Being a doctor in practice for more than five years now, like most other experienced doctors, I am probably going through that phase of experiencing life on the other side of the doctor-patient relationship. My father used to say that he went through a lot of emotional breakdown seeing patients and their families go through illness and loss in his initial years as a doctor. He used to be sensitive to patients' and families' emotions. He later grew a little more philosophical and little more detached and may less emotionally perturbed on loss or sickness of his patients.
But since I left my training and into the real world, I was more mechanical and probably insensitive to the patient's emotions at first. Probably because I was myself going through a lot of changes in my personal life like starting to work, moving to a new place, getting married, having a child and so on. Other part of it is probably that I am an 'alien' in a new country. Unless you have lived there for a certain number of years and have developed social relationships with people around you, you do not get to know or own the country or culture you move to. It also depends on how long you spend at one particular place. I started to learn some culture of the country I moved to but not deep enough for me to understand how a person going through serious illness would handle and experience from a perspective of a native.
Then there came a time when I started experiencing it myself, first-hand as a patient or patient's family about how it feels like in the health care setting I work for. That experience is something that gave me a lot of insight. Insight on a lot of different things like what would be the worries that patient's have when they see the doctor, how important is accessibility to them for future questions, how would the family dynamics help healing a person, how important a nutritionist, a nurse, a therapist, a room cleaner is in interacting and making the patient life better. After all said and done, all health care is for the patient. As a doctor, I control a major portion of it but not all of it to make my patient's stay in the hospital or a visit to the office comfortable and tension or worry free. There is definitely a certain amount of psychological stress that no matter what anybody says the sick person and his family will go through. We can only direct them and try to alleviate the tension by letting them know about they do not know.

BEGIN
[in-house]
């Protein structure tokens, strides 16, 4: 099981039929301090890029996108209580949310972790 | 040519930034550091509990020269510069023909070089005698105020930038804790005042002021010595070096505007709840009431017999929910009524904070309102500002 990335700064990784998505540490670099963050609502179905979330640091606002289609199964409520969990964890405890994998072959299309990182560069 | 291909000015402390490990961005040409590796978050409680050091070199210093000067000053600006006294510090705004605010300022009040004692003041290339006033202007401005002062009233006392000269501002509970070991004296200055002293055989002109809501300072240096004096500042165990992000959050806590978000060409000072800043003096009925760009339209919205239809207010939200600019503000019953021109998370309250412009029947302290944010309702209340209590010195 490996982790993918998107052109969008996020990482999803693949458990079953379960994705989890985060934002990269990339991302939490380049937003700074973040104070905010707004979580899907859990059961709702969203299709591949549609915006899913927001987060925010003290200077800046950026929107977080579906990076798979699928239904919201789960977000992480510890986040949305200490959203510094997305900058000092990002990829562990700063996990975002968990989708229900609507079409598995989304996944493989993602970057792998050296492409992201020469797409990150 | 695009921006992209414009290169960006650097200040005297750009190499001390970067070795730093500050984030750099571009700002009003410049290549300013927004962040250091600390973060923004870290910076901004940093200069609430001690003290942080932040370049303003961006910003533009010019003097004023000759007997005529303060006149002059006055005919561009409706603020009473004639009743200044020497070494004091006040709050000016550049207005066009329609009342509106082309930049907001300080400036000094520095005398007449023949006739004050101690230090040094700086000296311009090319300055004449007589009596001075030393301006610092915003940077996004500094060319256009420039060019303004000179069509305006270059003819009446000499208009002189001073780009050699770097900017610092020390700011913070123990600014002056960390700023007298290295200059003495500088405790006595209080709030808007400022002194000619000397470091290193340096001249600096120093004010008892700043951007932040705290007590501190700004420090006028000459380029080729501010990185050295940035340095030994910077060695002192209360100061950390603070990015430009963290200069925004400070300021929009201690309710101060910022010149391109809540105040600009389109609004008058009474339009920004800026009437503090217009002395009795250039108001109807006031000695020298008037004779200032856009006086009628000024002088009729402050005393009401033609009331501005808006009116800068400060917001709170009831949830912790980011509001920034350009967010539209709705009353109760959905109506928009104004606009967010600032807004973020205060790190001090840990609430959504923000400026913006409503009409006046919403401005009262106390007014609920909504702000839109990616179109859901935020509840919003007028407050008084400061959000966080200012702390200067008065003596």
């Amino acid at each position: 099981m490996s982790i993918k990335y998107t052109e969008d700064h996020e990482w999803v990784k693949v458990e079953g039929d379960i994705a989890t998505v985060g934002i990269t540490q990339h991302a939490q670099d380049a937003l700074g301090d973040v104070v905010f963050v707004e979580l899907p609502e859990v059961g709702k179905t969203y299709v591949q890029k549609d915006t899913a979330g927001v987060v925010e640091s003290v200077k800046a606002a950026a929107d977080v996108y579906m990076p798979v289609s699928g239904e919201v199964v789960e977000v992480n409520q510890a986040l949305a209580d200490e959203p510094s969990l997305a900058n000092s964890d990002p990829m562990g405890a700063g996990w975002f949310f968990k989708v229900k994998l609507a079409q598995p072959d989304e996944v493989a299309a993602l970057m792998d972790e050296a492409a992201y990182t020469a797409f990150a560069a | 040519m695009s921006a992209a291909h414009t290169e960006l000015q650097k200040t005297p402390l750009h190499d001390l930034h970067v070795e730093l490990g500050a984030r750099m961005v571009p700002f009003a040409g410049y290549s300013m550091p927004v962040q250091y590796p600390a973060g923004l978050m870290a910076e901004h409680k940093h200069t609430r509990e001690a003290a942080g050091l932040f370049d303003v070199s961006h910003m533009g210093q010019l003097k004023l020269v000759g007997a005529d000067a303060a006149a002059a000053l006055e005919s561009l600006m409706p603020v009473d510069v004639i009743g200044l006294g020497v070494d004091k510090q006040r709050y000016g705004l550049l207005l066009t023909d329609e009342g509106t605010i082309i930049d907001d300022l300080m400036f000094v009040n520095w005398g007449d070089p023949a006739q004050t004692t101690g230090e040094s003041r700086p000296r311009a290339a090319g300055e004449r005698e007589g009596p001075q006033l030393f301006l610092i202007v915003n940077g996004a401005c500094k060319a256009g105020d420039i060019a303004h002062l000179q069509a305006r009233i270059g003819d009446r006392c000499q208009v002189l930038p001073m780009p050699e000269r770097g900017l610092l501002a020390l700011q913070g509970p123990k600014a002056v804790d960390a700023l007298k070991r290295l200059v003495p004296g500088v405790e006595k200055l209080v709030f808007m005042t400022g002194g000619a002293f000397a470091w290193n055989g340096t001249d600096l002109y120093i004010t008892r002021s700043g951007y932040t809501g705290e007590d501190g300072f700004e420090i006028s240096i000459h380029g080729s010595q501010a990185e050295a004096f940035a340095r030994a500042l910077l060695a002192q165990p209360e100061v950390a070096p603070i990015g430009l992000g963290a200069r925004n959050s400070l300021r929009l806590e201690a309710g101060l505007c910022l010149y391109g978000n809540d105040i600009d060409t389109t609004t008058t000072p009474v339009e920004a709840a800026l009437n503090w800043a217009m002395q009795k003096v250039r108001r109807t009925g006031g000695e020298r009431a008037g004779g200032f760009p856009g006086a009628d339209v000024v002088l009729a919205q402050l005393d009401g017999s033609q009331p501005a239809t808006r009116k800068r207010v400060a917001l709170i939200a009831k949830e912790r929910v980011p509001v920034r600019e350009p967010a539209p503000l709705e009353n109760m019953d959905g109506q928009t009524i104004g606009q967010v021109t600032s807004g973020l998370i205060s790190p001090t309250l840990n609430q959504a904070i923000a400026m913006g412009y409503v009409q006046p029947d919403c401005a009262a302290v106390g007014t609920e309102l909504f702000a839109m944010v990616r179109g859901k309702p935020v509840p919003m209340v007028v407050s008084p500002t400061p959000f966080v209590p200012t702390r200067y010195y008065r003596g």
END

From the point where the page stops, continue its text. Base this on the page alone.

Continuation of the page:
As somebody has put it 'The Unknown' is what that really makes anybody in the world stressed. Even death, if they know that they are going to die in a certain way, people could die in peace. Most people might agree tht death is the worst thing that might happen to a person. But I think even worse than death are the questions about the unknown about the circumstances, family, pain and sufferring are the ones that make the fear of death worse for anybody. I had patient's with terminal disease who on revealing their diagnosis and prognosis were completely content with their life and achievements and ready for the inevitable and on assurance about what to expect would do amazingly great. I also had patient's who actually break out in tears because of the diagnosis or prognosis, but most likely be explained by some lack of clarity of thought about family support or changes in plans and the whole after math. I am not denying that 'knowing bad news' is horrible. But bad news becomes extremely painful if it involves lack of knowledge on what is going to happen and the patient is left in the dark.